(d) a declaration that the program will achieve a Commission on Dental Accreditation of Canada accreditation status within the three calendar years following the date Provisionally Approved Program status is granted;
(e) confirmation that the program is duly recognized by the appropriate branch of the Ministry of Education in Alberta;
(f) a declaration that the program will attend and participate in the annual dental assisting programs meeting hosted by the College;
(g) a declaration that the program will apply to the College for approval of any major proposed changes with respect to curriculum content, program delivery, enrollment pre-requisites, faculty to student ratios, enrolment numbers or program length; and,
(h) a declaration that the program is committed to providing a progress report to the Registrar, or their delegate, at least every six (6) months following the date provisionally approved program status is granted;
(4) The Registrar, or their delegate, reserves the right to request further information and evidence that the Registrar, or their delegate, considers necessary to assess an application under this policy.
(5) Provisionally Approved programs applying for approval of any major changes with respect to curriculum content, program delivery, enrollment pre-requisites, faculty to student ratios, enrolment numbers or program length must submit the program change fee payment.
Approved Program status may be achieved and maintained by an Alberta dental assisting program that has met the requirements as determined by Council.
(1) Council may consider approved status of an Alberta dental assisting program when the dental assisting program meets the requirements as determined by Council and described below.
(2) Approved Programs must:
(a) achieve and maintain accreditation with the Commission on Dental Accreditation of Canada, report/review to be shared with the College;
(b) provide the College with National Dental Assisting Examining Board results/reports;
(c) attend and participate in the annual dental assisting programs meeting hosted by the College;
(d) maintain approval by the appropriate branch of the Ministry of Education in Alberta;
(e) obtain written approval from the College to offer advanced practice education curriculum which result in the consideration of addition to authorized practice; and,
(f) apply to the College for approval of any major proposed changes with respect to curriculum content (i.e. additions/deletions), program delivery, prerequisites for entry to the program, faculty to student ratios, enrolment numbers and program length, and submit the program change fee payment.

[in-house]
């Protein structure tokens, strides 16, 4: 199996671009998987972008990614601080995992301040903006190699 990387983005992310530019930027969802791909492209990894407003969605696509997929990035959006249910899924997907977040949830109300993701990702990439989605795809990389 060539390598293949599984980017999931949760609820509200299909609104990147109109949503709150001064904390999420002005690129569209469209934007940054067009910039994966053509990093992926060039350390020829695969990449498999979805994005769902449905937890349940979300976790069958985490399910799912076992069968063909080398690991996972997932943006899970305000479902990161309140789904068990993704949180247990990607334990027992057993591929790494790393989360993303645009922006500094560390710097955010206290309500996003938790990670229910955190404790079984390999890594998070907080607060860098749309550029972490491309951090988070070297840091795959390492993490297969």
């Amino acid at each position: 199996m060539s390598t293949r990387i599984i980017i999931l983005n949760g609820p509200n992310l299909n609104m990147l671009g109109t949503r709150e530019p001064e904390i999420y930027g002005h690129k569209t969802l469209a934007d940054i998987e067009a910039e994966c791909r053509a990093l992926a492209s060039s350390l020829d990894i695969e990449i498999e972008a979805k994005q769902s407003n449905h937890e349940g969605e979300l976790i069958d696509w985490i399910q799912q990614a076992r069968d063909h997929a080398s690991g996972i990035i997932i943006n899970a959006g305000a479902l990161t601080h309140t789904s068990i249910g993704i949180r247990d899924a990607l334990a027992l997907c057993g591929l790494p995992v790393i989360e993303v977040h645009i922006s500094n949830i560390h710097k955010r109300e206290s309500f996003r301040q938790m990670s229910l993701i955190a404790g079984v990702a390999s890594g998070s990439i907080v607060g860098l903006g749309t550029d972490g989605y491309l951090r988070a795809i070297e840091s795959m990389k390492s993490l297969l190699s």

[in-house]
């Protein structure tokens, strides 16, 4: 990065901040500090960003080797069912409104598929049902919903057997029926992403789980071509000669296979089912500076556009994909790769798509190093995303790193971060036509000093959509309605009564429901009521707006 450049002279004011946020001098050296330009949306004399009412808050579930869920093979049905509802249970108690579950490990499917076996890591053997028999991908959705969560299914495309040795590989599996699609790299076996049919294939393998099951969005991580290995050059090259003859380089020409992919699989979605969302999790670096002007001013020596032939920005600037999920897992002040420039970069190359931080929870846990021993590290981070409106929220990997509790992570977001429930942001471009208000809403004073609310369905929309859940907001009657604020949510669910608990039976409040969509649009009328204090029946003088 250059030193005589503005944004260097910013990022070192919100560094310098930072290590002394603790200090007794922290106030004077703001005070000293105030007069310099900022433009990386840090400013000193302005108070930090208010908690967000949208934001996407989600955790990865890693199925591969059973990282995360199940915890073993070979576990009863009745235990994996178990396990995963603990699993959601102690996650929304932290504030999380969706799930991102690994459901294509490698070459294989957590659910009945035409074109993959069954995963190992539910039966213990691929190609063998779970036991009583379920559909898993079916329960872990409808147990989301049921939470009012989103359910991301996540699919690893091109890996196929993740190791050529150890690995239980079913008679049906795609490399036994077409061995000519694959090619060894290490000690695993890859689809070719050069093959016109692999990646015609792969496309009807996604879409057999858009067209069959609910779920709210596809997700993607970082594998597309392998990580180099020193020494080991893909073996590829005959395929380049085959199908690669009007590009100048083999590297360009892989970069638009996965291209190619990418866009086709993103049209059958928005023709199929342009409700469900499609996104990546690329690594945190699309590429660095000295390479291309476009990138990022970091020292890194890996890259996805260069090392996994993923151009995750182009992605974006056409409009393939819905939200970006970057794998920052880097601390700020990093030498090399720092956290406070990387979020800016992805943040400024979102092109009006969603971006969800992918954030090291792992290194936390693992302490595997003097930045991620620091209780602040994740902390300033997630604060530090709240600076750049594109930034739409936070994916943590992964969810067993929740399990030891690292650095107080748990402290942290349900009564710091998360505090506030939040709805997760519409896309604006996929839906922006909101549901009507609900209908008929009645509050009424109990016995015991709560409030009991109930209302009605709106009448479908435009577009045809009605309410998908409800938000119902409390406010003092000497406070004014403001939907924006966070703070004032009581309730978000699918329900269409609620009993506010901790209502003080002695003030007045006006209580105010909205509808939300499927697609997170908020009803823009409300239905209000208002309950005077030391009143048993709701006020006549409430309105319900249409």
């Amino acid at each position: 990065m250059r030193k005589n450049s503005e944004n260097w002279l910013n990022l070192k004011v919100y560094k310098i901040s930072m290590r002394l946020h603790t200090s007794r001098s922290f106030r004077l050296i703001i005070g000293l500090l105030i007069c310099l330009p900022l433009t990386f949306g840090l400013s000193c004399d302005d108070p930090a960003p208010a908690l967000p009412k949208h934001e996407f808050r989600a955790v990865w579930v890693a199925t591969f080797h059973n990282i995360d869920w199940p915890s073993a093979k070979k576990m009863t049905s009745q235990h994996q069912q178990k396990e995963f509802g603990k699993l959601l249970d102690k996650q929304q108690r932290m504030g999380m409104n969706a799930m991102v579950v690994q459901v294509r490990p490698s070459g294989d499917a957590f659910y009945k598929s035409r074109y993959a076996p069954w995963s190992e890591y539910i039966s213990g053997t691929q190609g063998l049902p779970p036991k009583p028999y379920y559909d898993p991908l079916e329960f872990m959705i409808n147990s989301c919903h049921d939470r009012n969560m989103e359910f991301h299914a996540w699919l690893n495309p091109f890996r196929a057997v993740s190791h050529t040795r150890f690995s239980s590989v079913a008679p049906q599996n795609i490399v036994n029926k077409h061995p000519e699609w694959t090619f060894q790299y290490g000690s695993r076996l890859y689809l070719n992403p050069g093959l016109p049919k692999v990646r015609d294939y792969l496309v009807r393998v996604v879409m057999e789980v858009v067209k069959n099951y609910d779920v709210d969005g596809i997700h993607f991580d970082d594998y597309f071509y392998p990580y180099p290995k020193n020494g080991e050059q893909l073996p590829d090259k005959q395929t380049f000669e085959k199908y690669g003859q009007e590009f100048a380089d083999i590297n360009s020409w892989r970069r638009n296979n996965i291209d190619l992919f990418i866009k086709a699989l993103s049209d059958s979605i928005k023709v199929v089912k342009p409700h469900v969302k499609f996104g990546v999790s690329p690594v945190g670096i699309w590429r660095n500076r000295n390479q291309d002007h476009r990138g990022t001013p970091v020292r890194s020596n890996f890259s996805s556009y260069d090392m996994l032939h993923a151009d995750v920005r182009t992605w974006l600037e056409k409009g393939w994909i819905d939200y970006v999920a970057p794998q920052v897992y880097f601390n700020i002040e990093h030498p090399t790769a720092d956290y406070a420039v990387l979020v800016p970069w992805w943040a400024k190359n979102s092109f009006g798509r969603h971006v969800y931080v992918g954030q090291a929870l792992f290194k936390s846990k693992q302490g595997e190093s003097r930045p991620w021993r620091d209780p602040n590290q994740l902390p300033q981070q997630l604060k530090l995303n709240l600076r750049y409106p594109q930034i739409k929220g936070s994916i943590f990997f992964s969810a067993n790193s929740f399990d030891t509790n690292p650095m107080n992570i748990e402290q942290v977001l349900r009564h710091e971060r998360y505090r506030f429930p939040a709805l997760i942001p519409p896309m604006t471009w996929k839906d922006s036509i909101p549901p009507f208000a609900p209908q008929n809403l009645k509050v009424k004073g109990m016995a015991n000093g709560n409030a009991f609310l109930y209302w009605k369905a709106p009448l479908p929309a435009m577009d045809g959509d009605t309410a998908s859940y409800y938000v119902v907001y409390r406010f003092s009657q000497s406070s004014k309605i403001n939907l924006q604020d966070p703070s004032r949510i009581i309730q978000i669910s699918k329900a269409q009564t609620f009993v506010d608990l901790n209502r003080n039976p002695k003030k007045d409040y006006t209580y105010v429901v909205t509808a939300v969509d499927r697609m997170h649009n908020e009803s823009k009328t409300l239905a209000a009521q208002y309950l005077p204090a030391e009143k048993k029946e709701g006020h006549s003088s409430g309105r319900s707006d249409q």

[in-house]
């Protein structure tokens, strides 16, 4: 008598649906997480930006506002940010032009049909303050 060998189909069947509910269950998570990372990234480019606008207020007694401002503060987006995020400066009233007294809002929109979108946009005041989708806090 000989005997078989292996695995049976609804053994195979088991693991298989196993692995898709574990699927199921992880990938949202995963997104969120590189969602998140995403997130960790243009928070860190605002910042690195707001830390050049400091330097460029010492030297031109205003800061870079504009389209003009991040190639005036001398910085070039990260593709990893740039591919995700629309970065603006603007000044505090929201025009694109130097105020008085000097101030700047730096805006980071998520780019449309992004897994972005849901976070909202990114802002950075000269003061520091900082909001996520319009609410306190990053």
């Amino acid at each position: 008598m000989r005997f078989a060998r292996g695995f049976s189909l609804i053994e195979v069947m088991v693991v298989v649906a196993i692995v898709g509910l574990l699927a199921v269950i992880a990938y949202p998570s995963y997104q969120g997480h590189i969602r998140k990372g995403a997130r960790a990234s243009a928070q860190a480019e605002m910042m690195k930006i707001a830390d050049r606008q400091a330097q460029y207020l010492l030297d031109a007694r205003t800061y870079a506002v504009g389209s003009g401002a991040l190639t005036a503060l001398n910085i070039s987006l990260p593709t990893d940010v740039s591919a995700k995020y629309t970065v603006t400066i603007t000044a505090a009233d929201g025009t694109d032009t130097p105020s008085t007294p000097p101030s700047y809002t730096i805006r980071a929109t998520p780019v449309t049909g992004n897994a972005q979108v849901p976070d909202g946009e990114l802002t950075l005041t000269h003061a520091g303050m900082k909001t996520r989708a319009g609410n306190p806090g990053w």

The College may remove the approval of an Alberta dental assisting program for the purposes of registration requirements12 through a Council motion.
(1) The incorporation of risk assessment is critical when considering removing approval status.
(2) Graduates or students of a program which has its approval status removed may be deemed ineligible for registration.
(3) Council may consider removing approval of a dental assisting program for a variety of reasons including, but not limited to:
(a) the College is provided with notice of institution closure, sale and or transfer of ownership;
(b) the program fails to meet or maintain approval requirements;
(c) the program fails to provide evidence of progress towards meeting any outstanding requirements and or fails to align with the Education Principles;
(d) analysis of conduct cases against recent graduates of a program;
(e) a lack of program transparency;
(f) safety of students and or patients is compromised; and,
(g) issues identified at other programs offered by the provider.
12 Health Professions Act (2000), s.3(1)(f)
Post-Graduate Course Approval
PAP5 Approval of Orthodontic Education Courses – RESCINDED September 7, 2019
The College approves advanced practice education courses through a Council motion for the purposes of authorizing regulated members to perform Advanced Practices.13 Course providers who intend to deliver advanced practice education courses to dental assisting students and or regulated members must first apply for and obtain approval with the College.
(1) Council may:
(a) prescribe Approved Course status upon application; and,
(b) utilize a third-party to assist with the administration of its course approval processes.